Welcome to the E6440 Owner's Lounge! A place to share tips/tricks/mods with other owners get the most satisfying user experience from this exceptional notebook.
Release date: Sep 2013 Model name: Compal LA-9931P (iGPU) or LA-9932P (HD8690M)
CPU clock TDP x27-TDP
Storage: 9.5mm primary + ODD bay + mSATA
i7-4940MX 3.1 57W
512GB SSD + BD-ROM
FHD_LCD_retrofit, 16GB DDR3L
i7-4810MQ 2.8 47W
250GB+2560B RAID0 Samsung EVO SSDs
EC_retrofit, RAID unlock, 16GB DDR3L
i7-4810MQ 2.8 47W
180GB SSD + ODD
Tech Inferno Fan
i7-4800MQ 2.7 47W 32.3
500GB SSHD + ODD
EC_retrofit, GTX770 eGPU, OC_ME_FW
PURPLE - highest performance AND lowest power consumption in this table
RED - highest performance configuration in this table
GREEN - lowest power consumption in this table
x27-TDP: TDP when running at x27 reflecting overall CPU temps and efficiency as discussed
Operating System, Support, Drivers, Disassembly Guide
Dell's E6440: Driver's link, Manuals link and Upgrade parts link.
Windows 7 Dell OEM Source : Includes additional Dell installation content needed for a fully licensed Win7 clean install.
Dell warranty checker: useful to check an ebay secondhand unit's remaining warranty. Ask vendor for the Support Tag.
Performance upgrade: mSATA SSD
Yes, there is a mSATA slot in the E6440, though is not visible when taking the rear cover off. It needs the left bumper cap removed. It's situated above the WWAN marking as shown in the spoiler below. In fact, this slot is WLAN(PCIe1), mSATA (SATA3 port4) and WWAN (USB 2.0)!! Sharing the PCIe and SATA lines being a new Series-8 Flexible I/O chipset feature : http://forum.techinferno.com/diy-e-gpu-projects/6882-series-8-flexible-usb3-pcie-sata-pcie-i-o-some-more-x2-2-0-possibility.html#post94382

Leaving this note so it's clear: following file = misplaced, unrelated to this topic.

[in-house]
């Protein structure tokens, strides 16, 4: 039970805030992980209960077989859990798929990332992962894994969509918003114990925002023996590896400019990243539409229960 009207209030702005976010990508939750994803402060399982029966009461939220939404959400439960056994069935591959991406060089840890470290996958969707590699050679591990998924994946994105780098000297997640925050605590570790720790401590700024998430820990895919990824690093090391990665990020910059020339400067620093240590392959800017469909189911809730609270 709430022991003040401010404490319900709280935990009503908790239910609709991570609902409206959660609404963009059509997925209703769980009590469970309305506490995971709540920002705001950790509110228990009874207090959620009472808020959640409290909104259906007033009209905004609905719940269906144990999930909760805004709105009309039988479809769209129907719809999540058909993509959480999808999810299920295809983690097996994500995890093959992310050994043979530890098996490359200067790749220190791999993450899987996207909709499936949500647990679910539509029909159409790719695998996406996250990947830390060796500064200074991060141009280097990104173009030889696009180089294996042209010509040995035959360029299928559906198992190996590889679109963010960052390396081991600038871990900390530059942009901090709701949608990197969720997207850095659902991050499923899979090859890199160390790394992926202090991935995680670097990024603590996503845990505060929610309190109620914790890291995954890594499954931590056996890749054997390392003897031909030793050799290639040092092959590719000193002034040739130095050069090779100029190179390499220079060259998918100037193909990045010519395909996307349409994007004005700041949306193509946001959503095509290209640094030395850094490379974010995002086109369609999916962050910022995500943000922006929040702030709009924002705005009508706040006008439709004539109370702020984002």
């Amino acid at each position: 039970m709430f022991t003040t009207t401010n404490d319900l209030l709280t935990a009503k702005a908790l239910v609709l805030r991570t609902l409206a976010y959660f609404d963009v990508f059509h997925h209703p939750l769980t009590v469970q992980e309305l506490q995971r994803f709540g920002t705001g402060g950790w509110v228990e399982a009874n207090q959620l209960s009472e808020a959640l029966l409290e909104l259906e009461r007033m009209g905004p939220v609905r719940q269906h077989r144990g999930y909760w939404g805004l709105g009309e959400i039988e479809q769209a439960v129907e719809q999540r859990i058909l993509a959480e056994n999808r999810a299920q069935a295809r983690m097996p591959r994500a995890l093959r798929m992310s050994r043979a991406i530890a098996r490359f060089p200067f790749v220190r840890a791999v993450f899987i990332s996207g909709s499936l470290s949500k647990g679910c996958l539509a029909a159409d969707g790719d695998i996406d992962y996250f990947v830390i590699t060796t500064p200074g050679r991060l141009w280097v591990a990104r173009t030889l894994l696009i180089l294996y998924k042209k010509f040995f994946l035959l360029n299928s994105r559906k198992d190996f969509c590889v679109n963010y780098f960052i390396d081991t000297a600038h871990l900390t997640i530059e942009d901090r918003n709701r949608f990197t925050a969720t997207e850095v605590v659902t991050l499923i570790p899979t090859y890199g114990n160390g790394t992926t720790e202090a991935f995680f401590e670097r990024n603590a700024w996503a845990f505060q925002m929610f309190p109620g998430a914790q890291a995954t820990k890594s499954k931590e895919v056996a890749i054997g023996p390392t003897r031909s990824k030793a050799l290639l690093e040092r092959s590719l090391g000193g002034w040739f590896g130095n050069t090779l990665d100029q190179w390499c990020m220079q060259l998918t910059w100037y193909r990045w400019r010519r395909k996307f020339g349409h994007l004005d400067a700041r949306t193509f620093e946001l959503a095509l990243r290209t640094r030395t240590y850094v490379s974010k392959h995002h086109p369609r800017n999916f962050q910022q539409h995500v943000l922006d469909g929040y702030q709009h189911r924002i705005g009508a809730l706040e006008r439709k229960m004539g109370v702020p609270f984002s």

Performance upgrade: i7-quad CPU
Can effectively double the CPU performance going from a factory i5/i7 dual core to a i7-quad CPU. Note: warranty implications of a CPU upgrade - a factory-specced faster dual core up to i7-4610M will not void warranty while a i7-quad will void the warranty if Dell know about it as it wasn't offered with one. I'd keep the original CPU back and swap it back in if necessary. Upgraded E6440 i7-quad system examples are shown in the table above.
One important consideration is whether to get a 37W i7-4702MQ (4-core turbo=2.9Ghz)to keep within the factory-configured CPU's TDP or get a faster and hotter 47W i7-4800QM/i7-4700MQ (4-core turbo=3.5/3.2Ghz). I'm of the opinion that the 37W one should be avoided. That's because (1) the 47W CPUs can be software limited to 37W (2) XTU/Throttlestop allows a negative offset voltage offset to be applied bringing TDP down and allowing higher multipliers to work and (3) the beefier dGPU-model heatsink that can handle the higher TDP and can be retrofitted to the iGPU-only model.
The E6440 BIOS locks the TDP but allows extra turbo bins are accessible using either Throttlestop or XTU. Eg: a i7-4700MQ has +200Mhz unlocked turbo bins (max=3.4Ghz 4-core). A i7-4800MQ has +400Mhz unlocked turbo bins (max=3.9Gbz 4-core). Problem with the 47W TDP limit is it limits performance to 3.5Ghz during a TS 32M/1024M 4-core load test. That result being *after* voltage optimization in XTU/Throttlestop. Meaning then that max performance lies between a turbo unlocked i7-4700MQ (3.4Ghz) and i7-4800MQ (3.9Ghz). Eg: a i7-4710MQ (3.5Ghz 4-core) would be at max TDP limits. Though those newer CPUs are rarer and often pricer than a faster i7-4800MQ. Means then that for the majority of users, a i7-4800MQ gives an easy plug'n'play installation from which highest performance, within TDP and thermal limits, can then be extracted easily using Throttlestop or XTU.
2. INFO: dGPU_heatsink - improve iGPU model cooling by retrofitting dGPU model heatsink+fan
Performance upgrade: external graphics (eGPU)
RECOMMENDED reading: INFO: EC_retrofit - retrofitting an expresscard slot to a E6440
An eGPU has been implemented on a E6440 using a NVidia GTX770 (Tech Inferno Fan), AMD R9 280X (Tech Inferno Fan).